What if there is not a Last Will?

If there is no Last Will of the decedent, then the estate will be distributed to beneficiaries pursuant to NH law which sets forth who gets what depending on the relationship to the decedent.  The law also sets forth who can be appointed by the court to serve as the administrator. 

Please call (603) 818-1563 for more information or go to www.nhprobateattorney.com.

The information in this blog post is intended to be a general overview.  It is not a comprehensive explanation of all probate procedures.  This blog post is for informational purposes only and is not intended to be legal advice directed at any particular case.  Since every case is different and the circumstances may vary, if you have questions you should consult directly with an attorney.

Categories: Probate


March 17, 2012 Leave a comment


By:  Nadine M. Catalfimo, Esq., Trust & Estate Law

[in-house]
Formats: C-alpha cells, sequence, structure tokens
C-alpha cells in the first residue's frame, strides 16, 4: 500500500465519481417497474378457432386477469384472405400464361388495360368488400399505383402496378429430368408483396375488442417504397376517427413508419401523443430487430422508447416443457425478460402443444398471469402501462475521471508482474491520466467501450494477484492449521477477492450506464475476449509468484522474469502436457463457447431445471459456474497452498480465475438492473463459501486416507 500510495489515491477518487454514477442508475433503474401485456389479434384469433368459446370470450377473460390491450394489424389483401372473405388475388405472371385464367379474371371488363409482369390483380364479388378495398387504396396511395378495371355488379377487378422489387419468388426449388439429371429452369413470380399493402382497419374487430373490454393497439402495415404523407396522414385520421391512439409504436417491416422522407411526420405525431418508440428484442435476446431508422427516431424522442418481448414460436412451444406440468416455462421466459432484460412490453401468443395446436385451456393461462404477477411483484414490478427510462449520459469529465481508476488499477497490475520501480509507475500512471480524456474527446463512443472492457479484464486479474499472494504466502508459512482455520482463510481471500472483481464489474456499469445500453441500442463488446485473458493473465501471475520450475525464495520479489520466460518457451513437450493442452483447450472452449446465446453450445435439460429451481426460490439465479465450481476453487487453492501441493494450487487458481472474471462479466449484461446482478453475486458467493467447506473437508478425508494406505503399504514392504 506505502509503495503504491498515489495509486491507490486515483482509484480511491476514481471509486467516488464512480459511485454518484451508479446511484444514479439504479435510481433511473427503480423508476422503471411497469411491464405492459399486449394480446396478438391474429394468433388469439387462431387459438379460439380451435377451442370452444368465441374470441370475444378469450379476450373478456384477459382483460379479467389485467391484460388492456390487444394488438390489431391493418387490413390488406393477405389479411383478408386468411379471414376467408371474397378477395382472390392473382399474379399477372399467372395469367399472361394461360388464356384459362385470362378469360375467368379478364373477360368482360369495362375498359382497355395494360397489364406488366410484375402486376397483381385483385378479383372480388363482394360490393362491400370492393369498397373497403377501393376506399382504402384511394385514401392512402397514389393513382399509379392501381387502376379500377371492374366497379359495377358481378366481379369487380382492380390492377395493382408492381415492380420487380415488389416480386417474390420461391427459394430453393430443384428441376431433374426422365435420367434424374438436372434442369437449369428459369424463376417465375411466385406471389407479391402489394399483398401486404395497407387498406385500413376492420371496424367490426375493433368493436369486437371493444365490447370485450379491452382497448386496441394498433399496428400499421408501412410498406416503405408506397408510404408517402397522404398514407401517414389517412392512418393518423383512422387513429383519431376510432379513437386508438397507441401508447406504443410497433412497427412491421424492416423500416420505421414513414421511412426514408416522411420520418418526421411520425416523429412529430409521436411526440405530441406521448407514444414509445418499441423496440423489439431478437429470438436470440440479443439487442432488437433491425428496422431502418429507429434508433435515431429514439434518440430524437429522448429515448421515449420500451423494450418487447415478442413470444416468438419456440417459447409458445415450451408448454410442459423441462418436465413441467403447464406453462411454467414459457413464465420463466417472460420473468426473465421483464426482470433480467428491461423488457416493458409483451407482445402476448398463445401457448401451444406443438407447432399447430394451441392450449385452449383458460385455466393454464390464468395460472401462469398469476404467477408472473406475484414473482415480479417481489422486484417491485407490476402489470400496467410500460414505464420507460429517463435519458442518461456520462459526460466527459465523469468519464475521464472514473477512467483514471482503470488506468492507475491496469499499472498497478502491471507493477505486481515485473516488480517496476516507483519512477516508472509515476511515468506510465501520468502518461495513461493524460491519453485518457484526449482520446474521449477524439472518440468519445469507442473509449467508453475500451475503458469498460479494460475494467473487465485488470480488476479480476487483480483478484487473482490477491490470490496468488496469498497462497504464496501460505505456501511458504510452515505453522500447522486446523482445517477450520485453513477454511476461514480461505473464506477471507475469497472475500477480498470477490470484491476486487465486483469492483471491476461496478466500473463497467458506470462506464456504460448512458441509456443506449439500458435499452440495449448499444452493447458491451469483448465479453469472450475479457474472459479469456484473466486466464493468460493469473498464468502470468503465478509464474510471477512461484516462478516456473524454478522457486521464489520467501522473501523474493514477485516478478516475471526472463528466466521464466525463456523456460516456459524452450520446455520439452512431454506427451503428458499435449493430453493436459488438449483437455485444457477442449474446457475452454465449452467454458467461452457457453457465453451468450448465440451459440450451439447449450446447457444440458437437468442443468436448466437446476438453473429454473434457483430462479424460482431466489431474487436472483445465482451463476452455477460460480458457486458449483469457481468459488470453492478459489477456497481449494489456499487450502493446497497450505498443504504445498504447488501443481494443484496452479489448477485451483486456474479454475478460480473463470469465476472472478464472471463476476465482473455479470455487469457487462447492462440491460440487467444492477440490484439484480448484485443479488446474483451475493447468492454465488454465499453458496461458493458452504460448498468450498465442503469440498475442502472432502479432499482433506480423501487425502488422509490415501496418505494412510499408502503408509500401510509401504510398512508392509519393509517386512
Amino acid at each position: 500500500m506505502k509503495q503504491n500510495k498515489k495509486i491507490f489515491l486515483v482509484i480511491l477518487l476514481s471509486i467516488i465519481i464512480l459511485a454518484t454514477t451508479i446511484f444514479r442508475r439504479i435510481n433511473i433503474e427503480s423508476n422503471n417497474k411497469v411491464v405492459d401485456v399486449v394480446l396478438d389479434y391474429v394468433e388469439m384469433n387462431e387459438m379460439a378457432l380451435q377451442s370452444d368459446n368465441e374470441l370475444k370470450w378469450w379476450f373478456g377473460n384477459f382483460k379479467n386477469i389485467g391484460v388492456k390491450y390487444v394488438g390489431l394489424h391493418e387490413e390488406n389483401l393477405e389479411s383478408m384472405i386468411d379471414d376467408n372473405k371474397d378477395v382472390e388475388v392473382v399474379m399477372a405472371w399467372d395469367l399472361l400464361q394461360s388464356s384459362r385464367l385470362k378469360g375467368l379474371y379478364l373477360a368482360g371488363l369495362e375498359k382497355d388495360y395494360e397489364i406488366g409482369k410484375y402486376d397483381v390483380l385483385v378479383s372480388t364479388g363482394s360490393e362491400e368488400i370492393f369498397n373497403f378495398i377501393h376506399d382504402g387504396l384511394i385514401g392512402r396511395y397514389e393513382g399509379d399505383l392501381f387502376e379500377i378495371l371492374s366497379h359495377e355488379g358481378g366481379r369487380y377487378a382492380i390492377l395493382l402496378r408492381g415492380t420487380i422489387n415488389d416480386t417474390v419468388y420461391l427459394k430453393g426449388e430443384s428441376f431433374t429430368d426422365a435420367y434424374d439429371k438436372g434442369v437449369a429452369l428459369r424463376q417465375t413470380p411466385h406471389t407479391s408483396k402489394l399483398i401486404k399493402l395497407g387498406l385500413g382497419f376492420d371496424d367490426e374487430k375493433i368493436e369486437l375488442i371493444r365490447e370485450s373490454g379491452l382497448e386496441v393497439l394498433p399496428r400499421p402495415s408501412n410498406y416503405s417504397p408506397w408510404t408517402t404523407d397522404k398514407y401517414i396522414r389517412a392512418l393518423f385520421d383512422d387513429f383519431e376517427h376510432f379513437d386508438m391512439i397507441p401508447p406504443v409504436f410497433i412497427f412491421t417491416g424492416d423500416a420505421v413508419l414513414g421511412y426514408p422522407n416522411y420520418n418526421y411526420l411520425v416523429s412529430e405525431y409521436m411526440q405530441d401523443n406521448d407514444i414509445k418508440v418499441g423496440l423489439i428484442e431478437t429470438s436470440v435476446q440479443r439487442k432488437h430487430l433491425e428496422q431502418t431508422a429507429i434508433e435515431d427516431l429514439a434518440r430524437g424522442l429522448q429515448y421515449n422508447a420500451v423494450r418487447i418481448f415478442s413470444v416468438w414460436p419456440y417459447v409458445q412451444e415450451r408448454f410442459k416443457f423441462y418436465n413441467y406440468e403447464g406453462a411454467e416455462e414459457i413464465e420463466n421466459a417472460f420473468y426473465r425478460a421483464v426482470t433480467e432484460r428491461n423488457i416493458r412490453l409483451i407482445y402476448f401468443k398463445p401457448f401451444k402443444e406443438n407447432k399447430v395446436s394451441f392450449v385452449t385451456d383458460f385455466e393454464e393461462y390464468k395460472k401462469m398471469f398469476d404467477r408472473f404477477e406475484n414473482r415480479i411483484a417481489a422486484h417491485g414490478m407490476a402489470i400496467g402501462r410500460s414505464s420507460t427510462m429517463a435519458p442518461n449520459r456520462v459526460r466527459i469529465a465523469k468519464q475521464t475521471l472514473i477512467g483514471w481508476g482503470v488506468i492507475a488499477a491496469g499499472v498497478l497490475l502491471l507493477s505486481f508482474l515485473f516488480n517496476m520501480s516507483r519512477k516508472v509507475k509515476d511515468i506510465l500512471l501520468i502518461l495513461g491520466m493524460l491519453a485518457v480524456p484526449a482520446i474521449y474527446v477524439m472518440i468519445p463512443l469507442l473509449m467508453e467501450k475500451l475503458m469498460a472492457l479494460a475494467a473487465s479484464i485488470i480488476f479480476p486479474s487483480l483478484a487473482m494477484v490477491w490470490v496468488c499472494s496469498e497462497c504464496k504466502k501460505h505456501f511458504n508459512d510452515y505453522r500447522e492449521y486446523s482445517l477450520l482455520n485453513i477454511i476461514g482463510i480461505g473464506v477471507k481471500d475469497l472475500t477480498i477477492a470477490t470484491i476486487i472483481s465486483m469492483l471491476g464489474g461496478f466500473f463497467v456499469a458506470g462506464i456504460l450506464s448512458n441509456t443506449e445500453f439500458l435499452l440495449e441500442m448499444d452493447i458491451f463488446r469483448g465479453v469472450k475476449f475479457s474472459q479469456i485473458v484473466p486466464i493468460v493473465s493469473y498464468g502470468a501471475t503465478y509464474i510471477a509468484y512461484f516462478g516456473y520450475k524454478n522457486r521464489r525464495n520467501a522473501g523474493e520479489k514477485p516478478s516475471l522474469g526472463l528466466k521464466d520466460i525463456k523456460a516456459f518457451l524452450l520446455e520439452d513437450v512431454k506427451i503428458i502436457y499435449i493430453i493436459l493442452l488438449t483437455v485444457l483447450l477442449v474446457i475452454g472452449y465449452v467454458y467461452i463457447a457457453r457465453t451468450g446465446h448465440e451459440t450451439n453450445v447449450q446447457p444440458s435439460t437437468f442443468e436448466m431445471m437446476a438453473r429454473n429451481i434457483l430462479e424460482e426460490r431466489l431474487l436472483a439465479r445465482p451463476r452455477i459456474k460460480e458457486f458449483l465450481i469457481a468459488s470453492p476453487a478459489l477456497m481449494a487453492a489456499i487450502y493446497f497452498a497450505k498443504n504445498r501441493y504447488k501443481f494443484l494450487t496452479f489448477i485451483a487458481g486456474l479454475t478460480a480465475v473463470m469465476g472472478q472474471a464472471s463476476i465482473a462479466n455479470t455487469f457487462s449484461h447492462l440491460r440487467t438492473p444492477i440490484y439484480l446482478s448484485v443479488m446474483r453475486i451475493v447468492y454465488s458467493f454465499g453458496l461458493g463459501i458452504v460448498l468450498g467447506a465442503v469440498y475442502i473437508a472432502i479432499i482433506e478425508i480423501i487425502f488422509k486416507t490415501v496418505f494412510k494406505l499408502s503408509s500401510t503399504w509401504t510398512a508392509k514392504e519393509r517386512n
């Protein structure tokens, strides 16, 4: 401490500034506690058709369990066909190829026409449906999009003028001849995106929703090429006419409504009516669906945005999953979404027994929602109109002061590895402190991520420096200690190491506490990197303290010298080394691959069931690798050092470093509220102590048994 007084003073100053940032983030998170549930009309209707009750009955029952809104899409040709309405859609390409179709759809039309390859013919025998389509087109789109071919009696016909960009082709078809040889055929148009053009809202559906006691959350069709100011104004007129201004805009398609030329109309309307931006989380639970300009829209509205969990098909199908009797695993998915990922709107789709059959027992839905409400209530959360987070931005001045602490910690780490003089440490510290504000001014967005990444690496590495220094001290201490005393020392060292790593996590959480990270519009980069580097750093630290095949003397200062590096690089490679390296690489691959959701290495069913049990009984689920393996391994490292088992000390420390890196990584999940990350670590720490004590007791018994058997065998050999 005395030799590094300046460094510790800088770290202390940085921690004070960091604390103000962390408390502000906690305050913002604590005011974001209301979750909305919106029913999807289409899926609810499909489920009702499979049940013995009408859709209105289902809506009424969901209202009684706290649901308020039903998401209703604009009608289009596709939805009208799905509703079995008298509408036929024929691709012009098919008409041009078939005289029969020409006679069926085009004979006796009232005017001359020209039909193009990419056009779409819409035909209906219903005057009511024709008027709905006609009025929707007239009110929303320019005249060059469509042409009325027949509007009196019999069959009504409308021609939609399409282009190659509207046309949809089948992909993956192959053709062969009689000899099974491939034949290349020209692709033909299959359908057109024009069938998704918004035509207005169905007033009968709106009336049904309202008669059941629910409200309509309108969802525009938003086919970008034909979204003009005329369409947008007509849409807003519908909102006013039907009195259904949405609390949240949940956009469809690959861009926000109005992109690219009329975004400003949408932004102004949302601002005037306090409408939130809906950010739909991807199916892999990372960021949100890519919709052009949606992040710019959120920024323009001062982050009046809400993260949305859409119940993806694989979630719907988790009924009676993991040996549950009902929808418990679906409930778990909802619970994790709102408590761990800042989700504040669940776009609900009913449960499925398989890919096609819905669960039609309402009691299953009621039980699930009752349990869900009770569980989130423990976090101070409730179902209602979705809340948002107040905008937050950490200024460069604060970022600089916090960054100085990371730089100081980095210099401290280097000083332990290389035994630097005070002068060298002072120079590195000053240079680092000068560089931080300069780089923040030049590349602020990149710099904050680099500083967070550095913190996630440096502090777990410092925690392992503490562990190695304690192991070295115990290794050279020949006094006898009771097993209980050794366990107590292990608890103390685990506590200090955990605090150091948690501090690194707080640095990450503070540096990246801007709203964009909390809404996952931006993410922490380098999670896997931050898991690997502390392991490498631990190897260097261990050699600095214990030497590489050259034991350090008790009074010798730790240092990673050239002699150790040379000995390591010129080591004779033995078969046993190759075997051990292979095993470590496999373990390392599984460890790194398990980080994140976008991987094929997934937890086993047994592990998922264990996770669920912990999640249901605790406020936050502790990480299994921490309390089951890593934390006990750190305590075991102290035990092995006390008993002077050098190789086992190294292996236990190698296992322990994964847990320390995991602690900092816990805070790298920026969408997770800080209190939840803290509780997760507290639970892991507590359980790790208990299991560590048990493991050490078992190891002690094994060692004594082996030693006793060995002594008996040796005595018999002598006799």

We love our pets…. a lot.  And they love us back unconditionally.  My dog, Sam, was a handsome male German shepherd dog, and the best friend I ever had.  He was a member of my family.  He died from a failing liver after 11.5 years.  During his last weeks, I spent thousands of dollars trying to save his life on veterinary visits, prescriptions, antibiotics, hydration, special food,  x-rays and an MRI.   I doubt someone else would have spent the money and time that I did trying to save his life.  If anything ever happened to me when he was alive, I would have wanted someone to provide a loving home for him, with the food, monthly prescriptions and veterinary care he needed and also to try to save his life like I did — even if it cost thousands of dollars.  During a pet’s last days, it is common to incur some serious veterinary bills.

So what can you do to plan ahead for your pet in case it outlives you?  There are a few options.